At around 1 a.m. on 17 July, the LHC beams were dumped after only nine minutes in collision due to a radiofrequency interlock caused by an electrical perturbation. Approximately 300 milliseconds after the beams were cleanly dumped, several superconducting magnets lost their superconducting state, or quenched. Among them were the inner-triplet magnets located to the left of Point 8, which focus the beams for the LHCb experiment. While occasional quenches of some LHC magnets are to be expected, the large forces resulting from this particular event led to a breach of the vacuum helium pressure vessel, rapidly degrading the insulation vacuum and prompting a series of interventions with implications for the 2023 Run 3 schedule.
The leak occurred between the LHC’s cryogenic circuit, which contains the liquid helium, and the insulation vacuum that separates the cold magnet from the warm outer vessel (the cryostat) – a crucial barrier for preventing heat transfer from the surrounding LHC tunnel to the interior of the cryostat. As a result of the leak, the insulation vacuum filled with helium gas, cooling down the cryostat and causing condensation to form and freeze on the outside.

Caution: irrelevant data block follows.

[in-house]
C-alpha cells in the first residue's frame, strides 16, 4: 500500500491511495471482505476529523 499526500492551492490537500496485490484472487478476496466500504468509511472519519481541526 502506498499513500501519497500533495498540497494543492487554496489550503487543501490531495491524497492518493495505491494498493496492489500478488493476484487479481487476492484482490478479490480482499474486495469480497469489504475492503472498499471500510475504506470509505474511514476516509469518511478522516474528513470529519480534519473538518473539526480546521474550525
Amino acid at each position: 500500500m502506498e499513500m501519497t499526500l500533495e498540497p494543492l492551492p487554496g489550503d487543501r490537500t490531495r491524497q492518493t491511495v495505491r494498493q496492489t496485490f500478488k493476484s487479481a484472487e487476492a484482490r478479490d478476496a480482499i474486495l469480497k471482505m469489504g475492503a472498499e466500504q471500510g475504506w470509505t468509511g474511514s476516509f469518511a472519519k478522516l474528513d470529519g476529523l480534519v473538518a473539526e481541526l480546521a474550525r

By 24 July the CERN teams had traced the leak to a crack in one of more than 2500 bellows that compensate for thermal expansion and contraction on the cryogenic distribution lines. Measuring just 1.6 mm long, it is thought to have been caused by a sudden increase in vacuum pressure when the magnet quench protection system (QPS) kicked in. Following the electrical perturbation, the QPS had dutifully triggered the quench heaters (which are designed to bring the whole magnet out of the superconducting state in a controlled and homogenous manner) of the magnets concerned, generating a heat wave according to expectations.
It is the first time that such a breach event has occurred; the teamwork between many working groups, including safety, accelerator operations, vacuum, cryogenics, magnets, survey, beam instrumentation, machine protection, electrical quality assurance as well as material and mechanical engineering, made a quick assessment and action plan possible. On 25 July the affected bellow was removed. A new bellow was installed on 28 July, the affected modules were closed, and the insulation vacuum was pumped.
The electrical perturbation turned out to be caused by an uprooted tree falling on power lines in the nearby Swiss municipality of Morges. In early August, as the Courier went to press, the repairs were finished and the implications for Run physics were being assessed. The choice is between preparing the machine for a short-term proton–proton phase to account for some of the missed run time or sticking to the planned heavy-ion run at the end of the run year, since in 2022 there was no full heavy-ion run. The favoured scenario is to go with the latter and was presented to the LHC machine committee on 26 July.